“This sucks is happened but you are going to have to make a choice.”
“I would suggest start securing your stories in some way. If they are on a PC or Flashdrive, password protect the files. If they are on paper, move them to the PC and password protect the files.” – JadedSlayer
“YWNBTA but understand this decision will likely come with consequences. It will impact your family financials, is likely to get your sister kicked out (most schools have pretty firm plagiarism policies) and it will absolutely impact your relationship with all of them.”
“Your sister has poor ethics and she should learn, but you’ll likely bear a piece of that cost. Good luck.” – thebabes2
“You’re right. Her plagiarism has stolen the scholarship from its rightful recipient. And things like that will usually come out publicly at some point.”
“You can get in front of it now, and minimize the consequences. Or your family can turn a blind eye and maybe become the next Lori Laughlin years down the road after the damage has all been done.”
“It’s messed up that your family has put you into this situation. But, here you are. Integrity versus family, your choice.” – theDagman
A lot of the comments focused on the family, and possible extreme consequences for OP’s sister. If turned in, there’s likely going to be repercussions for her beyond losing the scholarship.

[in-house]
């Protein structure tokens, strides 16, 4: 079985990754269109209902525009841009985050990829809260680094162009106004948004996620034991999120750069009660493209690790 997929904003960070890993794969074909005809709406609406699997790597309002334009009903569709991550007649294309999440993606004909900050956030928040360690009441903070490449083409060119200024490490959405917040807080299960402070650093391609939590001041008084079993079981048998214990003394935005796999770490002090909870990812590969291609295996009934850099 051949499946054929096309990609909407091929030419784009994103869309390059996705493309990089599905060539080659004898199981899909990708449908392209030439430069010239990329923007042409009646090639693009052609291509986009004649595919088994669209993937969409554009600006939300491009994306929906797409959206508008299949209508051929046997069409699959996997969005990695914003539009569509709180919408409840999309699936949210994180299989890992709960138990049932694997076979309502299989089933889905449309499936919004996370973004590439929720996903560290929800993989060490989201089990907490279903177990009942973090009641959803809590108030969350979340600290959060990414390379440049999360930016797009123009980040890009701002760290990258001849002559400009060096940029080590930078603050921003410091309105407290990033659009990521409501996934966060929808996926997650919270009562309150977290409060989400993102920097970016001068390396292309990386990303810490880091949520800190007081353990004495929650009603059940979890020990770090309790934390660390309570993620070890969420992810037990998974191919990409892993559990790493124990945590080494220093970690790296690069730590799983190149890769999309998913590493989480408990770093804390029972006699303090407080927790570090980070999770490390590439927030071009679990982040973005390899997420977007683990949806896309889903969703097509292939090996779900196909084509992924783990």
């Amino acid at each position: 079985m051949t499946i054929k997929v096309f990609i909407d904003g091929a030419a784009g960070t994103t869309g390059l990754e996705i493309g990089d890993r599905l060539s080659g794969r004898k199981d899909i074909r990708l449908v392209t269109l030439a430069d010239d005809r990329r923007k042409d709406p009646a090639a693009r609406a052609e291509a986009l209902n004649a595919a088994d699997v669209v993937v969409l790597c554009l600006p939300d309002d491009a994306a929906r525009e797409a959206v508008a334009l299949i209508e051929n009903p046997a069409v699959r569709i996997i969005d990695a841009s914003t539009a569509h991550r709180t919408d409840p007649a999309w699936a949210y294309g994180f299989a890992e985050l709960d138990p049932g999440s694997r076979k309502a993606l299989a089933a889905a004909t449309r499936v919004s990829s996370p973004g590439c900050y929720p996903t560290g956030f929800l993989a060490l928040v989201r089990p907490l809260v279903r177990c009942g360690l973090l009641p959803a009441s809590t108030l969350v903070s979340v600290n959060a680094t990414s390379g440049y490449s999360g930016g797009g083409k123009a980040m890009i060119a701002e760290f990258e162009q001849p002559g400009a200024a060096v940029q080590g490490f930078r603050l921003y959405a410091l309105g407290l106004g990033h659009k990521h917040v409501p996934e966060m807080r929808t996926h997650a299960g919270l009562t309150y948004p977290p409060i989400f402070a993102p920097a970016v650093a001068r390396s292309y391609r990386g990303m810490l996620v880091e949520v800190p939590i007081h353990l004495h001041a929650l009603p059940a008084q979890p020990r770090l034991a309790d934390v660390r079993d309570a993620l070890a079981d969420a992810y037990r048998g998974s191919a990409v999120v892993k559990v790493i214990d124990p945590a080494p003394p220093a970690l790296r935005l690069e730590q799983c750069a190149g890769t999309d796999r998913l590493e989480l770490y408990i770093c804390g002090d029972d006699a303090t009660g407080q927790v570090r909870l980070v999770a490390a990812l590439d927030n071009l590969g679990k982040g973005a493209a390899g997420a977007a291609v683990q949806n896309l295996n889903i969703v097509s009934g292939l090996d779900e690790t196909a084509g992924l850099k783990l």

That doesn’t mean the right answer is for OP to turn a blind eye, but he’ll have to be willing to suffer the consequences of whatever action he takes.
But is it just a choice between turning in his sister or letting her go?
“She should decline the scholarship. She can say that on further reflection she has realized many of her words were heavily inspired by your works and that she can not accept an award for it.”
“She should absolutely not admit it is actually your work. You should absolutely not admit it is your work unless you were planning to publish this work.”
“Doing either will mean she is thrown out of college and that no others will take her. She should take a gap year to do community college and get her prereqs out of the way while she saves money to attend next year.”
“ESH if you wreak your family to prove a point or she takes a merit award she didn’t earn and your parents allow it.” – Polyfuckery
“This is the ideal answer for OP. The consequences for your sister if the plagiarism is discovered could be much worse than declining the scholarship now.”
“The consequences for yourself if she is allowed to continue with the scholarship could potentially ruin a career as a writer.”
“Have your sister and parents read her University’s policy on plagiarism and academic theft, it is likely expulsion and marks on any transcripts provided to other schools. Hopefully that will wake them all up to the seriousness of what she has done.”
“Give the choice to decline the scholarship to your sister and parents, or you will report her to protect your own interests.” – Arynne12
OP is stuck in a horrible situation. On one hand, a very personal story and experience is being exploited by his sister to cheat her way into a scholarship. But if he says anything, there’s going to be ramifications that extend beyond just getting it revoked.
The real consequences are his sister’s fault for choosing to cheat like this, but it’s likely OP’s family will blame him if he comes forward. It’s not fair, but it’s what OP has to be willing to endure if he wants justice.
Otherwise, he’ll have to sit with it.